“We’ve seen a real change in terms and interest level and an understanding of this area,” notes Andrew Beebe, president of Energy Innovations. The field is “starting to get big and grow rapidly,” observes Sunil Paul (founder of Brightmail), who has used his personal fortune to help finance three alternative energy companies. (He was an early investor in Nanosolar, an energy firm, along with the founders of Google.)
The attention now given by some of Silicon Valley’s highest-profile investors is great news for Nancy Floyd, a founding partner of Nth Power, a San Francisco-based venture firm that specializes in clean-tech investments. “Energy had always had a very small core audience among venture capitalists,” she points out in the Times. “It’s only the last six months to a year we’re seeing some of the generalist firms form teams around this and write checks in this area.”
According to the Times’ account, clean-tech represented a 1.2 percent share of the total dollar amount of venture capital invested in 2000. In 2004, the $520 million that venture capitalists invested accounted for a 2.6 percent share of the overall venture pie.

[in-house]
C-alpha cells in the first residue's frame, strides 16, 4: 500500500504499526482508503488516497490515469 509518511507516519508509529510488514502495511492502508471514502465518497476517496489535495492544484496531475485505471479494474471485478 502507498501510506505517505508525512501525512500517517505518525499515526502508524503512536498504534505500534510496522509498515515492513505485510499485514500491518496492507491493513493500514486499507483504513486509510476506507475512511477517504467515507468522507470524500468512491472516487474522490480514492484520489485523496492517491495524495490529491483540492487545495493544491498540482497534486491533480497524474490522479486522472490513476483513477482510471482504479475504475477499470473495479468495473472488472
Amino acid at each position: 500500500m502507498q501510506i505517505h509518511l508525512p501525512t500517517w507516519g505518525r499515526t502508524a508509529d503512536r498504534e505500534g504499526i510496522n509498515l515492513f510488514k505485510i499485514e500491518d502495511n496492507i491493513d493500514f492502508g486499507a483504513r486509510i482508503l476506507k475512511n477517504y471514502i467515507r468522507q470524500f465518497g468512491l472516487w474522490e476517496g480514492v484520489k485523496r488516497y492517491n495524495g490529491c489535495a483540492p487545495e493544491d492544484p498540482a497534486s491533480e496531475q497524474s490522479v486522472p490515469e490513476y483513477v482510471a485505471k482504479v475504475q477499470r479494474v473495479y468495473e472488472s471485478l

The federal government and states are taking far different paths when it comes to supporting renewable energy development. While the national role continues to favor corporate fossil power and scaled back investments in renewable technologies, states are reported to be “playing an increasingly important role,” declares Ron Pernick, cofounder of the consulting group Clean Edge. As noted in BioCycle, nearly 20 states have set goals for the percentage of our energy sources that must come from renewables. Pernick also notes that some states, including California and Connecticut, are allocating funds to be invested in promising alternative energy companies.
Using a website from Britain’s Waste & Resources Action Programme (WRAP), potential purchasers of recycled wood products can access a wide range of product information. The website – – links buyers and sellers of such products as landscaping surface materials, animal bedding and equestrian surfacing supplies. The site includes a description, uses and “live examples” of products in action with video case studies. In addition, a new search function allows users to locate recycled wood products by type and location. Observes Trelawney Dampney, managing director of Eco Composting: “We’re delighted that our products will be featured on the new-look website. Our work with WRAP has already increased sales of recycled wood mulch four-fold this year, and this site can only further serve to increase the reputation and availability of recycled wood products.”